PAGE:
# Oscillator strength

In spectroscopy, oscillator strength is a dimensionless quantity that expresses the probability of absorption or emission of electromagnetic radiation in transitions between energy levels of an atom or molecule.[1][2] For example, if an emissive state has a small oscillator strength, nonradiative decay will outpace radiative decay. Conversely, "bright" transitions will have large oscillator strengths.[3] The oscillator strength can be thought of as the ratio between the quantum mechanical transition rate and the classical absorption/emission rate of a single electron oscillator with the same frequency as the transition.[4]

## Theory

An atom or a molecule can absorb light and undergo a transition from one quantum state to another.

The oscillator strength ${\displaystyle f_{12}}$ of a transition from a lower state ${\displaystyle |1\rangle }$ to an upper state ${\displaystyle |2\rangle }$ may be defined by

${\displaystyle f_{12}={\frac {2}{3}}{\frac {m_{e}}{\hbar ^{2}}}(E_{2}-E_{1})\sum _{\alpha =x,y,z}|\langle 1m_{1}|R_{\alpha }|2m_{2}\rangle |^{2},}$

where ${\displaystyle m_{e}}$ is the mass of an electron and ${\displaystyle \hbar }$ is the reduced Planck constant. The quantum states ${\displaystyle |n\rangle ,n=}$ 1,2, are assumed to have several degenerate sub-states, which are labeled by ${\displaystyle m_{n}}$. "Degenerate" means that they all have the same energy ${\displaystyle E_{n}}$. The operator ${\displaystyle R_{x}}$ is the sum of the x-coordinates ${\displaystyle r_{i,x}}$ of all ${\displaystyle N}$ electrons in the system, i.e.

${\displaystyle R_{\alpha }=\sum _{i=1}^{N}r_{i,\alpha }.}$

The oscillator strength is the same for each sub-state ${\displaystyle |nm_{n}\rangle }$.

The definition can be recast by inserting the Rydberg energy ${\displaystyle {\text{Ry}}}$ and Bohr radius ${\displaystyle a_{0}}$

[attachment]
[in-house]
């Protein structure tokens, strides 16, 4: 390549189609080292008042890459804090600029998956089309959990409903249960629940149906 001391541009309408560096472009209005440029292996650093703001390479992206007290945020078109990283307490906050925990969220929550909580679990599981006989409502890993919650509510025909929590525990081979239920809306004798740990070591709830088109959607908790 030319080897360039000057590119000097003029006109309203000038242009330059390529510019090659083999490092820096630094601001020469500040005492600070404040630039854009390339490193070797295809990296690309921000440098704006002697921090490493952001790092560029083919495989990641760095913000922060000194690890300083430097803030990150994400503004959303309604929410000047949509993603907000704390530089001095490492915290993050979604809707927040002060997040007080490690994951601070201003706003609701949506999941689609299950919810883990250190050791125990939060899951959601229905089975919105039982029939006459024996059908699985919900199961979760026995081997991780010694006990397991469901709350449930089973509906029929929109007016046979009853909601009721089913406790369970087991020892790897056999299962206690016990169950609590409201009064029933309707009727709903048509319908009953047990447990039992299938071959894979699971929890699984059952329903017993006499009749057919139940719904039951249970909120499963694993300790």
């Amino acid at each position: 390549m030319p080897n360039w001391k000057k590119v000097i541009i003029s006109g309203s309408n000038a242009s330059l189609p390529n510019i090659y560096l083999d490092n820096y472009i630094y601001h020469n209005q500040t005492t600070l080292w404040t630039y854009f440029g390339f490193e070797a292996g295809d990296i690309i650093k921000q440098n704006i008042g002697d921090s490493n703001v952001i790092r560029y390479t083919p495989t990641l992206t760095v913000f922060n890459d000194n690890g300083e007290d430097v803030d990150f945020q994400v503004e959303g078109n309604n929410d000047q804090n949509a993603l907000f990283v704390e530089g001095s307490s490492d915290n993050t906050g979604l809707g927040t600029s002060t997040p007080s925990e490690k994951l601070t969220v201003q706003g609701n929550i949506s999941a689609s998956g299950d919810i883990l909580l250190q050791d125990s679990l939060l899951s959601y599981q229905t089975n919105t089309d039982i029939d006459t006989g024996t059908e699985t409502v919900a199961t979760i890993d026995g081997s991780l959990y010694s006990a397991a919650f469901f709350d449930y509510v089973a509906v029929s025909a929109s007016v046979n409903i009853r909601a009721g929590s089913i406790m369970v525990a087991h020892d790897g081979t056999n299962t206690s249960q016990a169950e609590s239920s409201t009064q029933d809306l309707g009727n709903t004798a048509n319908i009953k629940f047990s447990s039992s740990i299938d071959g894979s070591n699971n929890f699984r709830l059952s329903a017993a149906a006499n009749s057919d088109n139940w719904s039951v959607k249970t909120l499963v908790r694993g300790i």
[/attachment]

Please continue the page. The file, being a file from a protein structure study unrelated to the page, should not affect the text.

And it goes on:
${\displaystyle f_{12}={\frac {E_{2}-E_{1}}{3\,{\text{Ry}}}}{\frac {\sum _{\alpha =x,y,z}|\langle 1m_{1}|R_{\alpha }|2m_{2}\rangle |^{2}}{a_{0}^{2}}}.}$

In case the matrix elements of ${\displaystyle R_{x},R_{y},R_{z}}$ are the same, we can get rid of the sum and of the 1/3 factor

${\displaystyle f_{12}=2{\frac {m_{e}}{\hbar ^{2}}}(E_{2}-E_{1})\,|\langle 1m_{1}|R_{x}|2m_{2}\rangle |^{2}.}$

## Thomas–Reiche–Kuhn sum rule

To make equations of the previous section applicable to the states belonging to the continuum spectrum, they should be rewritten in terms of matrix elements of the momentum ${\displaystyle {\boldsymbol {p}}}$. In absence of magnetic field, the Hamiltonian can be written as ${\displaystyle H={\frac {1}{2m}}{\boldsymbol {p}}^{2}+V({\boldsymbol {r}})}$, and calculating a commutator ${\displaystyle [H,x]}$ in the basis of eigenfunctions of ${\displaystyle H}$ results in the relation between matrix elements

${\displaystyle x_{nk}=-{\frac {i\hbar /m}{E_{n}-E_{k}}}(p_{x})_{nk}.}$.

Next, calculating matrix elements of a commutator ${\displaystyle [p_{x},x]}$ in the same basis and eliminating matrix elements of ${\displaystyle x}$, we arrive at

${\displaystyle \langle n|[p_{x},x]|n\rangle ={\frac {2i\hbar }{m}}\sum _{k\neq n}{\frac {|\langle n|p_{x}|k\rangle |^{2}}{E_{n}-E_{k}}}.}$

Because ${\displaystyle [p_{x},x]=-i\hbar }$, the above expression results in a sum rule

${\displaystyle \sum _{k\neq n}f_{nk}=1,\,\,\,\,\,f_{nk}=-{\frac {2}{m}}{\frac {|\langle n|p_{x}|k\rangle |^{2}}{E_{n}-E_{k}}},}$

where ${\displaystyle f_{nk}}$ are oscillator strengths for quantum transitions between the states ${\displaystyle n}$ and ${\displaystyle k}$. This is the Thomas-Reiche-Kuhn sum rule, and the term with ${\displaystyle k=n}$ has been omitted because in confined systems such as atoms or molecules the diagonal matrix element ${\displaystyle \langle n|p_{x}|n\rangle =0}$ due to the time inversion symmetry of the Hamiltonian ${\displaystyle H}$. Excluding this term eliminates divergency because of the vanishing denominator.[5]

## Sum rule and electron effective mass in crystals

In crystals, the electronic energy spectrum has a band structure ${\displaystyle E_{n}({\boldsymbol {p}})}$. Near the minimum of an isotropic energy band, electron energy can be expanded in powers of ${\displaystyle {\boldsymbol {p}}}$ as ${\displaystyle E_{n}({\boldsymbol {p}})={\boldsymbol {p}}^{2}/2m^{*}}$ where ${\displaystyle m^{*}}$ is the electron effective mass. It can be shown[6] that it satisfies the equation

${\displaystyle {\frac {2}{m}}\sum _{k\neq n}{\frac {|\langle n|p_{x}|k\rangle |^{2}}{E_{k}-E_{n}}}+{\frac {m}{m^{*}}}=1.}$

Here the sum runs over all bands with ${\displaystyle k\neq n}$. Therefore, the ratio ${\displaystyle m/m^{*}}$ of the free electron mass ${\displaystyle m}$ to its effective mass ${\displaystyle m^{*}}$ in a crystal can be considered as the oscillator strength for the transition of an electron from the quantum state at the bottom of the ${\displaystyle n}$ band into the same state.[7]